This will enable them to gain a much wider audience for their socialist programme.
    Of course, that would place socialists in the firing line too.
    Unfortunately if they’re revolutionary socialists, that’s what they have to expect.
    When push came to shove, did Pinochet didn’t make any distinction between Allende and the MIR?

    Regarding the analogies with Syria, these can be seriously misused.
    The Saudis and Gulf States are currently bailing out the SCAF government to the tune of $12 billion.
    This has allowed it to raise 2 fingers to being mildly told off by the US & EU.
    Yet much the same coalition has been backing the rebels in Syria, who resorted to an armed struggle that has completely by-passed any electoral process.
    The question is not whether we agree with the Islamists politically – we don’t.
    We support democratic demands; consistent democracy as a step towards a socialist government run by workers.

  10. Thanks for Stuart Monckton for his comments regarding my article, “Egypt: Socialists Need to Rethink Military Takeover.”

    Stuart says that my article gives a misimpression of the articles of Tony Iltis in Green Left Weekly. In fact, it was not my intention to express an opinion on Iltis’s articles; I linked to four of them because they are central to an exchange I was highlighting.

    However, I can see that what I wrote is open to misinterpretation. I should have written:

    “Tony Iltis, whose articles in Green Left Weekly were the object of criticism by Annis, Fidler, and Young, posted four responses (see #1, #2, #3, and #4). Karadjis added a comment in reply to Iltis.

    “As for Socialist Alliance, its views are expressed in August 16 statement that concludes: ‘The Socialist Alliance adds its voice to those demanding that all political prisoners be released and supports those who are calling for an immediate end to military rule and a civilian-led process to democratically elect a new government.’”

    I have added a reference to this clarification in the text of my article and also posted it in Links, where my article is reprinted.

  11. johng permalink

    This interesting debate prompted a bit of a discussion about the theory of permanent revolution amongst some of us in the SWP, IS Network, and non-affiliated, coming broadly from the IST tradition. This was my somewhat lengthy take. If its not appropriate here I understand:

    Trotsky’s theory of permanent revolution was a theory that suggested that the only two alternatives in revolutionary Russia was either a revolution led by the proletariat or on the other hand Tsarist counter-revolution. In other words the tasks of the bourgeois revolution would have to be carried out by the proletariat. The argument was premised on a theory of uneven but combined development that meant a) despite Russia’s backwardness the proletariat, despite being a tiny minority, was very advanced (concentrated in what were by international standards some of the most modern factories in the world) and on the other hand that the revolution could be spread (Trotsky’s theory was not voluntarism) hence rescuing Russia from its backwardness. Trotsky later generalised the theory to the colonial countries after the failure of the revolution to spread led (on his own terms) to the rise of Stalinism. One difficulty with this was that colonial state’s did not hot house capitalist development in the way that the Tsarist state did: instead they played a far more contradictory role: they needed some level of economic development to balance the books, but ‘independent centres of capital accumulation’ were by definition not the goal: debates on the precise balance of development and retardation bequeathed by colonialism of course continue but in my view remain part of the larger problem that uneven but combined development can be expected to have different results in different circumstances: by definition.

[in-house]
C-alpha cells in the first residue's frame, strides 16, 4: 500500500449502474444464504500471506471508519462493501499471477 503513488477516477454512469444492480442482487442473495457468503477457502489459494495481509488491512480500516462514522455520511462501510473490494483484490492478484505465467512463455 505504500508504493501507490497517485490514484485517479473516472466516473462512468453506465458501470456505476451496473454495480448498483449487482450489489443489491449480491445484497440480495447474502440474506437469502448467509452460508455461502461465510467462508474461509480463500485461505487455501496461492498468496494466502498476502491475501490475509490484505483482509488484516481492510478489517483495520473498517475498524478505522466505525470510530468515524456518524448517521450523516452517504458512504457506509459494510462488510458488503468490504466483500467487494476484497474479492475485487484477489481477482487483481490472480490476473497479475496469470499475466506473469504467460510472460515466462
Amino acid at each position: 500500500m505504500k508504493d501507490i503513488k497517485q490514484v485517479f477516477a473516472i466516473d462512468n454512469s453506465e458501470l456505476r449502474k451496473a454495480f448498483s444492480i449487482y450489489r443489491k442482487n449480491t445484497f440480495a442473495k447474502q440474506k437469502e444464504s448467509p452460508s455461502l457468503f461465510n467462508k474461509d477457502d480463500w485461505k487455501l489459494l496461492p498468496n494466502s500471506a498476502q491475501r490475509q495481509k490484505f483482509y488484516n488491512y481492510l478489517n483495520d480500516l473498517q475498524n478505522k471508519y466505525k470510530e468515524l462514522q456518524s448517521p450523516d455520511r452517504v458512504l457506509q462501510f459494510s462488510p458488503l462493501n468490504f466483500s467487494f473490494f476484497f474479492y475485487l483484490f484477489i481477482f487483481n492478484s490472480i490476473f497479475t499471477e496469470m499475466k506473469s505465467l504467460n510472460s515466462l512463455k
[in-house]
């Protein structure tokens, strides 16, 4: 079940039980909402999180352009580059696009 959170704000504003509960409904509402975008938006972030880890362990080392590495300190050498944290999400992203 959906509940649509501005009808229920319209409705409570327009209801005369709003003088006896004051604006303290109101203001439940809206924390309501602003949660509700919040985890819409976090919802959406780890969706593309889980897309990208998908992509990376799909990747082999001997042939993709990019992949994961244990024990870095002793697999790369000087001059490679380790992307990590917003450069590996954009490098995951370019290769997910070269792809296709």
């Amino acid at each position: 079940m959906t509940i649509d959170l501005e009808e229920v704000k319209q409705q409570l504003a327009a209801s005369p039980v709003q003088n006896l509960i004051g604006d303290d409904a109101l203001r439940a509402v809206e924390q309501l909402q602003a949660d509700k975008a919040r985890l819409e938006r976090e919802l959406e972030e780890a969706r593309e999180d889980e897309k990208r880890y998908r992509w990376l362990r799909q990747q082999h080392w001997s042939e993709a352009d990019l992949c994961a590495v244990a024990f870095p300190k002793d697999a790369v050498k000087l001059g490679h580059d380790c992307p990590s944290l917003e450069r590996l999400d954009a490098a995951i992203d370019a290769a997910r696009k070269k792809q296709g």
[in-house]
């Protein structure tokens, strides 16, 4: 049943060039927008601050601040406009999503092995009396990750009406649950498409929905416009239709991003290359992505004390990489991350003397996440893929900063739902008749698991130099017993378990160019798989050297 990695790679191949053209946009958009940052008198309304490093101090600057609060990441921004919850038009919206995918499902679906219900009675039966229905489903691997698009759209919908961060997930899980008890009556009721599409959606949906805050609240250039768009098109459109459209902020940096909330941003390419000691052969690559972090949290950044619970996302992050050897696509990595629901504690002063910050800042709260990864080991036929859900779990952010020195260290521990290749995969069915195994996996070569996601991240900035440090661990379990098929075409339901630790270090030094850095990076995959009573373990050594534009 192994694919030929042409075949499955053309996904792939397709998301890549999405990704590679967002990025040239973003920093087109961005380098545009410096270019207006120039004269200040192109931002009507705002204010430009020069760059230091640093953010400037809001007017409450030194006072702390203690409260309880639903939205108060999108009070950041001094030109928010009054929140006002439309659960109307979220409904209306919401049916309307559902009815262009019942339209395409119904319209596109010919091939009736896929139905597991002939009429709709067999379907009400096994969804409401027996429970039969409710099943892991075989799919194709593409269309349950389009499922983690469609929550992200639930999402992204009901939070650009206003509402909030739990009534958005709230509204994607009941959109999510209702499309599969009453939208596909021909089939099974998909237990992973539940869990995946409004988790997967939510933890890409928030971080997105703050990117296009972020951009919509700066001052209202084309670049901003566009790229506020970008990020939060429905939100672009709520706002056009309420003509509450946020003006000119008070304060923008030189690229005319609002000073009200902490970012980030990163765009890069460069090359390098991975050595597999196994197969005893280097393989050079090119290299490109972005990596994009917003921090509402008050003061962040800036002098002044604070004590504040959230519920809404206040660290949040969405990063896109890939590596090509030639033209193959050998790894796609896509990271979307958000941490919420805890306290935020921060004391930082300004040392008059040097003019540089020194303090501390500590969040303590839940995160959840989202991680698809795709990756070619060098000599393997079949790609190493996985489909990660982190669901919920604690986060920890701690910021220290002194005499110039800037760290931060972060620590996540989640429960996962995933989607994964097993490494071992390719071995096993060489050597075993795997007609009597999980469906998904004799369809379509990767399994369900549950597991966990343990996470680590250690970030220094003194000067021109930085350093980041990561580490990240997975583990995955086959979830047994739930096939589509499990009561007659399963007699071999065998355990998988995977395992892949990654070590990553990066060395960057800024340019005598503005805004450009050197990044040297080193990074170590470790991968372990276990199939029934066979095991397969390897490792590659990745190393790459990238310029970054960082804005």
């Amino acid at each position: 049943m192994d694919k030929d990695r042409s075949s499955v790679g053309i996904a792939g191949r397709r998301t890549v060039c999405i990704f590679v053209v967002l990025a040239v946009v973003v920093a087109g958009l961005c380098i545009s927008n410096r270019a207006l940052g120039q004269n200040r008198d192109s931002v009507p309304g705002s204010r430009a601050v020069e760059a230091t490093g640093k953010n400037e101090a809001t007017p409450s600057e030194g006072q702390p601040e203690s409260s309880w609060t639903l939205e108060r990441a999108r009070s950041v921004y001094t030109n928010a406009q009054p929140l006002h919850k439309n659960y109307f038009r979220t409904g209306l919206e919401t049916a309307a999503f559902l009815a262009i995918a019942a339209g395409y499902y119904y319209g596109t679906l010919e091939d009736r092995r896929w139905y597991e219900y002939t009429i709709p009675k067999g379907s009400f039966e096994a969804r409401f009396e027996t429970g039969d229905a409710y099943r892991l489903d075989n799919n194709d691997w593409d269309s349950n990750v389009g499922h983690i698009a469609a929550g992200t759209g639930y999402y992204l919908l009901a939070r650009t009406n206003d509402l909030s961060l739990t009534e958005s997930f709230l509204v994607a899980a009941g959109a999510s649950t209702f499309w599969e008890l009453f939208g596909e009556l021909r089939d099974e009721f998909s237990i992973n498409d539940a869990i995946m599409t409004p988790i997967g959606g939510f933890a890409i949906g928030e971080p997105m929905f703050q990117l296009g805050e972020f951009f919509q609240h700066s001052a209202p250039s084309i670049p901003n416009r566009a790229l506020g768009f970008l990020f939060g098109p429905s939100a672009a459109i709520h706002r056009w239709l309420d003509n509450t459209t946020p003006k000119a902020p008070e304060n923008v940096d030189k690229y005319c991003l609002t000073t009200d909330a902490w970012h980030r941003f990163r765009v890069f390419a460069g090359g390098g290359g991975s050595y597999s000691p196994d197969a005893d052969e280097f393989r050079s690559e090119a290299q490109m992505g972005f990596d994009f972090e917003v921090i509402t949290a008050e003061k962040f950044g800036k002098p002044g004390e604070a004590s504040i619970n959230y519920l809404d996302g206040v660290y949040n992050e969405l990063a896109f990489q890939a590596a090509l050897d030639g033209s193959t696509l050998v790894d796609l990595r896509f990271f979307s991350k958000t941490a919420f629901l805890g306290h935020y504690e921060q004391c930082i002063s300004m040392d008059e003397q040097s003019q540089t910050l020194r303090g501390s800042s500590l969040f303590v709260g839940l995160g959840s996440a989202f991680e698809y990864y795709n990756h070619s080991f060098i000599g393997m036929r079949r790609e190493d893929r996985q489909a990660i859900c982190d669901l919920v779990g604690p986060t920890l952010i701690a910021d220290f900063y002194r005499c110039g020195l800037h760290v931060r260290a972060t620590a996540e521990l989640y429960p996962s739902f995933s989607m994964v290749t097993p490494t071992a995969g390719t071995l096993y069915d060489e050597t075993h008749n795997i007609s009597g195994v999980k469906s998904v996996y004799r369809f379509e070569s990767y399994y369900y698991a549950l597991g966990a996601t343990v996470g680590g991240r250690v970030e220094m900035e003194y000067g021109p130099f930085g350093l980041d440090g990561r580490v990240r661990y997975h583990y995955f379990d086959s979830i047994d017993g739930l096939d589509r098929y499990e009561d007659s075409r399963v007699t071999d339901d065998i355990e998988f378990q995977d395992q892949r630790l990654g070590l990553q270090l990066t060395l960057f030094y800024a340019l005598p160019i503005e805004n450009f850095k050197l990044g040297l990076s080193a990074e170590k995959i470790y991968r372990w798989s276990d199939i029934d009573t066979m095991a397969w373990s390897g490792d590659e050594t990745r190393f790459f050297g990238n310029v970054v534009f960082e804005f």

Subsequent to Trotsky’s death this more general version of the theory was falsified all the way down the line. Colonialism was overthrown, often without the intervention of the proletariat and independent centres of capital accumulation occur all around the world. This was one factor which led to the disintegration of the Trotskyist movement. It was a theory which if clung to in defiance of reality led either to the belief that the anti-colonial revolutions had not really happened (ie the kind of ultra-left position associated with many forms of orthodox Maoism) or on the other hand to ascribing socialist properties to various unlikely sorts of regimes (often, as it happens, military dictators of various kinds). In other words, as theorists of state capitalism were fond of arguing, sticking to the letter of Trotsky’s formulations neglected their spirit and led to opposite forms of politics.

    The response of Cliff and Harris was of course their little pamphlet Permanent Revolution Deflected which attempted to combine this analyses with the over-all theory of State Capitalism (hence the emphasis on China, something which in retrospect might be regarded as confusing). But as Neil Davidson points out somewhere in fact even in the 1920s and 30s capitalist development occurred in backward countries, often able to act independently of imperialism (ie Turkey, Mexico). Trotsky Neil suggests recognised these cases but saw them as exceptions, but this was a pattern which turned out to be the rule rather then the exception. The true deflection was in October 1917 rather then the other way about. So effectively in the post-October world post-1945 the theory was just about as comprehensively refuted as any theory can be, if its taken to be a theory, rather then, as has been rather implausibly (and confusingly) suggested ‘a strategy’ (most could strategies tend to be based on an analyses). What was not of course refuted was the theory of uneven but combined development which, I would suggest, allowed Trotsky to accurately forecast the social forces in 1917 via his theory of permanent revolution but which became considerably shakier as a historical generalisation: because of course in different places and at different times, uneven but combined development might have very different consequences: and indeed they did.